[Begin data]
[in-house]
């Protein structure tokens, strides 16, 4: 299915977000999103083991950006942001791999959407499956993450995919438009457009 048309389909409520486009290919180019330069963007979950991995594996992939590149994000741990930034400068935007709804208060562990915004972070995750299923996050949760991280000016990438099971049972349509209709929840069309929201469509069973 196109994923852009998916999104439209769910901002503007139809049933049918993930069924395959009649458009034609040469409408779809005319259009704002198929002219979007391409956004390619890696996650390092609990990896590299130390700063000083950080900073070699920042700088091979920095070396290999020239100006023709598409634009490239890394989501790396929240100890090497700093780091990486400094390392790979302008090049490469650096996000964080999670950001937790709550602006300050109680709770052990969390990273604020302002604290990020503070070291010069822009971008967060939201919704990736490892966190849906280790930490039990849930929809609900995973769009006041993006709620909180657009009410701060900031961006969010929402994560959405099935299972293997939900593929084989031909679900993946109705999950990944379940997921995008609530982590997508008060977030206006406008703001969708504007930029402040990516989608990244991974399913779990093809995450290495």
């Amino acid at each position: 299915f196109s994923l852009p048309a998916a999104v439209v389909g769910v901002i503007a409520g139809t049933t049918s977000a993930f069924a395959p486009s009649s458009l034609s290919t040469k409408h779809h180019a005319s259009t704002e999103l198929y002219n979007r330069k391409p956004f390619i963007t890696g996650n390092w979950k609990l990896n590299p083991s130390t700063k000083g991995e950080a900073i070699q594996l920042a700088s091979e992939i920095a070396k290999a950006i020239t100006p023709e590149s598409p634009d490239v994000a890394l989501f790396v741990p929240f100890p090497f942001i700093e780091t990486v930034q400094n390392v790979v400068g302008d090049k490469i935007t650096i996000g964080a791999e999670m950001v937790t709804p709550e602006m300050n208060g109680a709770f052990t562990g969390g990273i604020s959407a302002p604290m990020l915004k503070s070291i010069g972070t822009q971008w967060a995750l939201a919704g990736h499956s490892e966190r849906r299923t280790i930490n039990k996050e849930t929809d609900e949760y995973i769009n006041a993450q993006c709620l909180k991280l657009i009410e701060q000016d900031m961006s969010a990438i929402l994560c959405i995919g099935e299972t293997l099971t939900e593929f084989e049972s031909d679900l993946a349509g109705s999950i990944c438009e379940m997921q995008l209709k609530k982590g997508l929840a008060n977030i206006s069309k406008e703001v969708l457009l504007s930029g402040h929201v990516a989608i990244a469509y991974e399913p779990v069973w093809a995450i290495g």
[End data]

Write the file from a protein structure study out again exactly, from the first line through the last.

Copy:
[in-house]
């Protein structure tokens, strides 16, 4: 299915977000999103083991950006942001791999959407499956993450995919438009457009 048309389909409520486009290919180019330069963007979950991995594996992939590149994000741990930034400068935007709804208060562990915004972070995750299923996050949760991280000016990438099971049972349509209709929840069309929201469509069973 196109994923852009998916999104439209769910901002503007139809049933049918993930069924395959009649458009034609040469409408779809005319259009704002198929002219979007391409956004390619890696996650390092609990990896590299130390700063000083950080900073070699920042700088091979920095070396290999020239100006023709598409634009490239890394989501790396929240100890090497700093780091990486400094390392790979302008090049490469650096996000964080999670950001937790709550602006300050109680709770052990969390990273604020302002604290990020503070070291010069822009971008967060939201919704990736490892966190849906280790930490039990849930929809609900995973769009006041993006709620909180657009009410701060900031961006969010929402994560959405099935299972293997939900593929084989031909679900993946109705999950990944379940997921995008609530982590997508008060977030206006406008703001969708504007930029402040990516989608990244991974399913779990093809995450290495």
């Amino acid at each position: 299915f196109s994923l852009p048309a998916a999104v439209v389909g769910v901002i503007a409520g139809t049933t049918s977000a993930f069924a395959p486009s009649s458009l034609s290919t040469k409408h779809h180019a005319s259009t704002e999103l198929y002219n979007r330069k391409p956004f390619i963007t890696g996650n390092w979950k609990l990896n590299p083991s130390t700063k000083g991995e950080a900073i070699q594996l920042a700088s091979e992939i920095a070396k290999a950006i020239t100006p023709e590149s598409p634009d490239v994000a890394l989501f790396v741990p929240f100890p090497f942001i700093e780091t990486v930034q400094n390392v790979v400068g302008d090049k490469i935007t650096i996000g964080a791999e999670m950001v937790t709804p709550e602006m300050n208060g109680a709770f052990t562990g969390g990273i604020s959407a302002p604290m990020l915004k503070s070291i010069g972070t822009q971008w967060a995750l939201a919704g990736h499956s490892e966190r849906r299923t280790i930490n039990k996050e849930t929809d609900e949760y995973i769009n006041a993450q993006c709620l909180k991280l657009i009410e701060q000016d900031m961006s969010a990438i929402l994560c959405i995919g099935e299972t293997l099971t939900e593929f084989e049972s031909d679900l993946a349509g109705s999950i990944c438009e379940m997921q995008l209709k609530k982590g997508l929840a008060n977030i206006s069309k406008e703001v969708l457009l504007s930029g402040h929201v990516a989608i990244a469509y991974e399913p779990v069973w093809a995450i290495g």